Luís Bettencourt, Andrew Cabaniss, Scott Ortman

Paper #: 13-01-001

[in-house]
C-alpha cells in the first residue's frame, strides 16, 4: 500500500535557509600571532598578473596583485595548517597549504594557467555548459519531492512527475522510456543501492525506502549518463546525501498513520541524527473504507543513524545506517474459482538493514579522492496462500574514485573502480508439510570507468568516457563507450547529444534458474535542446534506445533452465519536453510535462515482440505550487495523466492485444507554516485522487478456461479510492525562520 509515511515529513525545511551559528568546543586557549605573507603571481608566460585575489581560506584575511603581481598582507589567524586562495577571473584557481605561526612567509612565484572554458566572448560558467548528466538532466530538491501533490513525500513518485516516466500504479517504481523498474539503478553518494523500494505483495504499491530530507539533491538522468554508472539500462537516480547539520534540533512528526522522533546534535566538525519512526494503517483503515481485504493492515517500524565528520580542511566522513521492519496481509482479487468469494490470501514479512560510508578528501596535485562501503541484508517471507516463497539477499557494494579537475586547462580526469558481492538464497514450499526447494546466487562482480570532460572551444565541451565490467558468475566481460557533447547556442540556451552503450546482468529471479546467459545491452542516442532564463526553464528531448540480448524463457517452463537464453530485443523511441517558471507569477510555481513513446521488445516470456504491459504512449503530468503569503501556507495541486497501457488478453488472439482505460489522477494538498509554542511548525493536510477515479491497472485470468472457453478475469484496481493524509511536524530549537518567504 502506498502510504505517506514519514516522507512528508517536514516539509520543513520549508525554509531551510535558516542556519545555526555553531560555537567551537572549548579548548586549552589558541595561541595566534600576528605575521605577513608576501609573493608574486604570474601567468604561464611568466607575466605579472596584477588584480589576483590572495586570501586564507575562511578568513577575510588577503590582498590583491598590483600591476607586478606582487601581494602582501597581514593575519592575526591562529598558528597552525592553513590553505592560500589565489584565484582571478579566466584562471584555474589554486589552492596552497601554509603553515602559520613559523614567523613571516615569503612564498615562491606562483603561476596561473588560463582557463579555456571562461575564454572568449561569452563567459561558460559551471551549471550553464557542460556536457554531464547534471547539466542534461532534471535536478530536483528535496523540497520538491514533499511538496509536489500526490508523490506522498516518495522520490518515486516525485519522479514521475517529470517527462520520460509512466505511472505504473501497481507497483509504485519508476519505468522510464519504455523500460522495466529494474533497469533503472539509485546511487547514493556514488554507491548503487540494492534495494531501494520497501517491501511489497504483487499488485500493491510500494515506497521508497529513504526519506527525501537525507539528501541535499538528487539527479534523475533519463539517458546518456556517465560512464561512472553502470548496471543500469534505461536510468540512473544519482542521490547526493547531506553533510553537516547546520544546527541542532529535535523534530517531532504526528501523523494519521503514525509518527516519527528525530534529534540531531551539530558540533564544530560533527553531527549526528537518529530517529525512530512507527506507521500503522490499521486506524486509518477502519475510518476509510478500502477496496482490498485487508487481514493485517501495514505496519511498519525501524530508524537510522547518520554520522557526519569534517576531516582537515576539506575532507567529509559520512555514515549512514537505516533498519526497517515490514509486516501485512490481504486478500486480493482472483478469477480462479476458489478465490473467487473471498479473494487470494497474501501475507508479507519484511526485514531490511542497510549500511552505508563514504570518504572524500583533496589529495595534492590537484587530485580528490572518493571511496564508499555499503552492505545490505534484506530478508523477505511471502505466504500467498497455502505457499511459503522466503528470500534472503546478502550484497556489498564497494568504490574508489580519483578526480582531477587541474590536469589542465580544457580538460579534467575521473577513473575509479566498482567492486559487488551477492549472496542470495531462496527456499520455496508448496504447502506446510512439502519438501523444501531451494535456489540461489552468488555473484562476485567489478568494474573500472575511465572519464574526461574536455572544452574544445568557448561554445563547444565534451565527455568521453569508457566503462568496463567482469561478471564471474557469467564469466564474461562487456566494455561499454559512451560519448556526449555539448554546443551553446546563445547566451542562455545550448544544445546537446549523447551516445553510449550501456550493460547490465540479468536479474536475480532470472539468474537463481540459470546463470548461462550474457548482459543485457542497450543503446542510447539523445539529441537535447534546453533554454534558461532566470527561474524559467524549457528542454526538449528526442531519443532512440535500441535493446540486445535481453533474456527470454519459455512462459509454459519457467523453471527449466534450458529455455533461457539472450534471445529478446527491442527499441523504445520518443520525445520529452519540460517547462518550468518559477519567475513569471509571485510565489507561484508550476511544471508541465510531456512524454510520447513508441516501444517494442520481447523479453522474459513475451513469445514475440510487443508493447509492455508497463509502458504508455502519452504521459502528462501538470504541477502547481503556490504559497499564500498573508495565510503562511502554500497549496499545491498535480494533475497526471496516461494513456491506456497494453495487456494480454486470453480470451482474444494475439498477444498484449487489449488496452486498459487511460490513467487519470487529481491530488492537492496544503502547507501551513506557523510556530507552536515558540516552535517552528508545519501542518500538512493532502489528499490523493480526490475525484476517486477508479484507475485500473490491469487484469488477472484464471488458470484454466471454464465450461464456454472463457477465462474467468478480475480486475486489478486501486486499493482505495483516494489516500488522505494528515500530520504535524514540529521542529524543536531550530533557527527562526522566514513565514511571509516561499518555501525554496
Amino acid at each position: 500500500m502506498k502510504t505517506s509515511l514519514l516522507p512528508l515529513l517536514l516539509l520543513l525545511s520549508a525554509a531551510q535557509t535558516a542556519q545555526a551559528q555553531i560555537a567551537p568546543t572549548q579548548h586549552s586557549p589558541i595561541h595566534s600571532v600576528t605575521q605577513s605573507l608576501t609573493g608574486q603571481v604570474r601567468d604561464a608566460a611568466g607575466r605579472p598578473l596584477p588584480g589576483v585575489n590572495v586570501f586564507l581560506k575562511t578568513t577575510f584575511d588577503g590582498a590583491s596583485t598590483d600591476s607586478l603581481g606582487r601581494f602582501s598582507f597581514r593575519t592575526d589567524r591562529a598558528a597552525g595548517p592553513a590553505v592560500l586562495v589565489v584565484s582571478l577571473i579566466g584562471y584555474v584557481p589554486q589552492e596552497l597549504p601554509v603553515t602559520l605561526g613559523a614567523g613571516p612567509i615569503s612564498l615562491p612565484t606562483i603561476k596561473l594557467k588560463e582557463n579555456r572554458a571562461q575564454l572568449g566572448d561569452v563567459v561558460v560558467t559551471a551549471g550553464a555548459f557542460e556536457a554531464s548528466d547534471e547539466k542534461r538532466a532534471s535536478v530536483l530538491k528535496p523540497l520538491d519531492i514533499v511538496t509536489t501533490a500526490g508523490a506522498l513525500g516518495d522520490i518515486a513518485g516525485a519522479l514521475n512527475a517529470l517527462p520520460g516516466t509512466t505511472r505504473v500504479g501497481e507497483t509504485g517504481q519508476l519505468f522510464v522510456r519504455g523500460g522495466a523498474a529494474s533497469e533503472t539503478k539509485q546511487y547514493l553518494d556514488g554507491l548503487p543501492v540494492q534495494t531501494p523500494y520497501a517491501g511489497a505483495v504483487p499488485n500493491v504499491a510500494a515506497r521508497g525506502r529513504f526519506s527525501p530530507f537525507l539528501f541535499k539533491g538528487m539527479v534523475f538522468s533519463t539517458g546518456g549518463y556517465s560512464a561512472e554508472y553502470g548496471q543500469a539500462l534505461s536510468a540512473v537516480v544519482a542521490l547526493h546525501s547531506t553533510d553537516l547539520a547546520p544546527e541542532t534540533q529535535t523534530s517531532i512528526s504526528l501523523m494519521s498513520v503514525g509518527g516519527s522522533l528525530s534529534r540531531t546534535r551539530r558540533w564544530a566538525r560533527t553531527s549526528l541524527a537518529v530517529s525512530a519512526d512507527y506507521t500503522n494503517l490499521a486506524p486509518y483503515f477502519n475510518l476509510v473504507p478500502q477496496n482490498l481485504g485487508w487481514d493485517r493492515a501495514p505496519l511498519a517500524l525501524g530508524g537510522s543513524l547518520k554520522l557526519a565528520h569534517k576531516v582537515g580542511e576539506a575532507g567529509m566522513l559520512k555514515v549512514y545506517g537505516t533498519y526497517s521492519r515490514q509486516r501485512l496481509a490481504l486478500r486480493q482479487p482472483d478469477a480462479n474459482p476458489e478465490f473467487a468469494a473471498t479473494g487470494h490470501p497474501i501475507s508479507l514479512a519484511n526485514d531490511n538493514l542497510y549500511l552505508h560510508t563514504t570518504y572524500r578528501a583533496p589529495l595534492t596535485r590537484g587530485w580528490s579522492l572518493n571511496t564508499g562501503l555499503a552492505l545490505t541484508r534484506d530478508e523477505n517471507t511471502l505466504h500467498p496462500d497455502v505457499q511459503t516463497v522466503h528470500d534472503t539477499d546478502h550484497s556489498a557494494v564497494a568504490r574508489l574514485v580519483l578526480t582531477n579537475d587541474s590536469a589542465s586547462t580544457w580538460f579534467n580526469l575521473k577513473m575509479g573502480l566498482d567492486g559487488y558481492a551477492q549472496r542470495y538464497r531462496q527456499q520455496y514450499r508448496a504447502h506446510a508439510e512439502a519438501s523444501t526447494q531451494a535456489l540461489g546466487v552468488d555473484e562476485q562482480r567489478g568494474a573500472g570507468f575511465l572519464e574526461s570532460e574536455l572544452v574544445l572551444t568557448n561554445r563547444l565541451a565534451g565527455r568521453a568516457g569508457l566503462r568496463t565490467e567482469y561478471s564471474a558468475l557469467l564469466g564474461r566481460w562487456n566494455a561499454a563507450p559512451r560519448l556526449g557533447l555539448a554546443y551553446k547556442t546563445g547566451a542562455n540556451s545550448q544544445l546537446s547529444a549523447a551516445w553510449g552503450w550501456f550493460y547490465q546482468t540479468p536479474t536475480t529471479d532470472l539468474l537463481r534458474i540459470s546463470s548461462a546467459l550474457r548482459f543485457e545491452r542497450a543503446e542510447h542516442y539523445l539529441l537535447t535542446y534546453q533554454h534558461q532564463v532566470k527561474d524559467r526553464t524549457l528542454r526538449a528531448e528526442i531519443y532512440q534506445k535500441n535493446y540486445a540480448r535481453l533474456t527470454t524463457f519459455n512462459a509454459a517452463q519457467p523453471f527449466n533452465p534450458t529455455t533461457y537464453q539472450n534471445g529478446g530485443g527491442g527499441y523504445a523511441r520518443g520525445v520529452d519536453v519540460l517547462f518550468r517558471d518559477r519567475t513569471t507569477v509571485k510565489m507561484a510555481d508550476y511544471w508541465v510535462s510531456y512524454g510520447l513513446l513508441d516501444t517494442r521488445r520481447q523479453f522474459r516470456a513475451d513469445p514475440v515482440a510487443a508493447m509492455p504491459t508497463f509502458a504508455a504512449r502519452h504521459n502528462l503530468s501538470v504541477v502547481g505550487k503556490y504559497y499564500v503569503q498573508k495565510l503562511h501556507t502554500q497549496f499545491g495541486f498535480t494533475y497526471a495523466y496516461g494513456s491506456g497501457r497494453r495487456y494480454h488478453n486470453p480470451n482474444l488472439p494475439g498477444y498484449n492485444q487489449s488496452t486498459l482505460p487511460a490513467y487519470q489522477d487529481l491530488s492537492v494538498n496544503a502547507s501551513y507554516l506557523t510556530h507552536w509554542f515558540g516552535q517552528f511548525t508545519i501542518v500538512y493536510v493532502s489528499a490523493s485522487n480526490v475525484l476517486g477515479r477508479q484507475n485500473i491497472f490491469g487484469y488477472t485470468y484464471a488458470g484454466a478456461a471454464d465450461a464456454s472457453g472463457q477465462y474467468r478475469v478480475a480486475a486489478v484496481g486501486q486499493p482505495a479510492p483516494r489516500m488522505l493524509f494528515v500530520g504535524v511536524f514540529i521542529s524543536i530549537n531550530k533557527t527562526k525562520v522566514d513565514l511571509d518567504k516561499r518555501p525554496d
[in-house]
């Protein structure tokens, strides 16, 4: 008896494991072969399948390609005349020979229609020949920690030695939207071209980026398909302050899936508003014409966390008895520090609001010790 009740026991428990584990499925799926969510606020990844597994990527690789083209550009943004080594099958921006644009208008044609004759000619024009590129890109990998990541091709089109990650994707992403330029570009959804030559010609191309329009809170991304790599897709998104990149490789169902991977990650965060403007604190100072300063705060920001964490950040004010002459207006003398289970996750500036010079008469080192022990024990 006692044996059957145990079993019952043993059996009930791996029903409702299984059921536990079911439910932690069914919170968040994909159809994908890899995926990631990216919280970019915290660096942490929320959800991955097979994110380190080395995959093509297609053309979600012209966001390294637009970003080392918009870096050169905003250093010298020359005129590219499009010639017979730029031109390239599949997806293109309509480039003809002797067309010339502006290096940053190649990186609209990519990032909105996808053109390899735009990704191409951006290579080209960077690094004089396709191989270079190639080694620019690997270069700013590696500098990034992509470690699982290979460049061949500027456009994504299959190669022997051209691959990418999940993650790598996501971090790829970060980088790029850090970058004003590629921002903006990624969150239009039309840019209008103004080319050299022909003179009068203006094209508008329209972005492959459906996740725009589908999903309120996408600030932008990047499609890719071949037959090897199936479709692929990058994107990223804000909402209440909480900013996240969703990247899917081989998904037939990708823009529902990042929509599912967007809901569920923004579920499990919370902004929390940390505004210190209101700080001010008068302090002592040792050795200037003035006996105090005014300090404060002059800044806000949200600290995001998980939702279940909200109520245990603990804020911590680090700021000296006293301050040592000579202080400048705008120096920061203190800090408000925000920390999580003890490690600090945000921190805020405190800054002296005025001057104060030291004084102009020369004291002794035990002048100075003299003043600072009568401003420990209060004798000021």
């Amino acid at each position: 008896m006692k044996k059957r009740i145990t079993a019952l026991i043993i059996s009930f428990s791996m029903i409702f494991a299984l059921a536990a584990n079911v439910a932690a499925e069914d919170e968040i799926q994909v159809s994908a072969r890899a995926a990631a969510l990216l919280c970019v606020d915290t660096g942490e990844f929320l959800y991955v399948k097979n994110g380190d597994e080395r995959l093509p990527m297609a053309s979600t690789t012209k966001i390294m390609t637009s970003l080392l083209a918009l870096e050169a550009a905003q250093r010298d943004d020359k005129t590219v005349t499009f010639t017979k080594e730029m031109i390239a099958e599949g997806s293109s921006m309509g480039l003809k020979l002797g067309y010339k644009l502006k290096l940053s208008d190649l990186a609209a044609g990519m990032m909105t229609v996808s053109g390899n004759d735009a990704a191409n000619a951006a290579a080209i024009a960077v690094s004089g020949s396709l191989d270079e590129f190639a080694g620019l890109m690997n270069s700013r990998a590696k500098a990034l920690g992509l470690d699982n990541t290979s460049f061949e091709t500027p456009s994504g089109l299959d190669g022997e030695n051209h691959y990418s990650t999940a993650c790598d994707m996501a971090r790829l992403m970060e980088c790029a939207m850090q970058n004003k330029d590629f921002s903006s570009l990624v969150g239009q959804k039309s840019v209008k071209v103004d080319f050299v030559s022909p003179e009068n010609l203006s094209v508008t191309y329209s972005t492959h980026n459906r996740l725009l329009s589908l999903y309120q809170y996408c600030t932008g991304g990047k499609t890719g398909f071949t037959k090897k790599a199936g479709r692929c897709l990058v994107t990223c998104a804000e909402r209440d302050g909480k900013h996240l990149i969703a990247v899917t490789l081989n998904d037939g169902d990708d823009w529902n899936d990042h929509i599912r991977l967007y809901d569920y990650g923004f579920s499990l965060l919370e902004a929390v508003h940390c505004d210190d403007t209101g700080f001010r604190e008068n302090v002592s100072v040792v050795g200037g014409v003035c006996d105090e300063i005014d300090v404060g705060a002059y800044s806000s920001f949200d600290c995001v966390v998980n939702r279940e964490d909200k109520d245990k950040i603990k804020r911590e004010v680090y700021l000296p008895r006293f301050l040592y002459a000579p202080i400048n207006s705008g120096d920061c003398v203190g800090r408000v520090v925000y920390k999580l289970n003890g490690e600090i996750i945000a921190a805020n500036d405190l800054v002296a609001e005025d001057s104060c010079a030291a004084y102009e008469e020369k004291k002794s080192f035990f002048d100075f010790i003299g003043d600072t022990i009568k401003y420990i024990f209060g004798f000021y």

Despite the fact that cities are increasingly the fundamental socioeconomic units of human societies worldwide, a unified quantitative framework concerning urban form and function has yet to be established. As a step in this direction, we analyze settlement data from the Prehispanic Basin of Mexico to show that this system displays spatial scaling properties analogous to those observed for modern cities. Our data derive from some 1400 settlements occupied over two millennia and spanning four major cultural periods characterized by different levels of political centralization and socioeconomic development. We show that, for each period, total settlement area increases with population size according to a scale invariant relation, with exponent α= 2/3-5/6, in agreement with expectations of emerging theory. These findings, from an urban system that evolved independently from old-world cities, suggest that principles of human settlement organization are very general and may apply to the entire range of human history.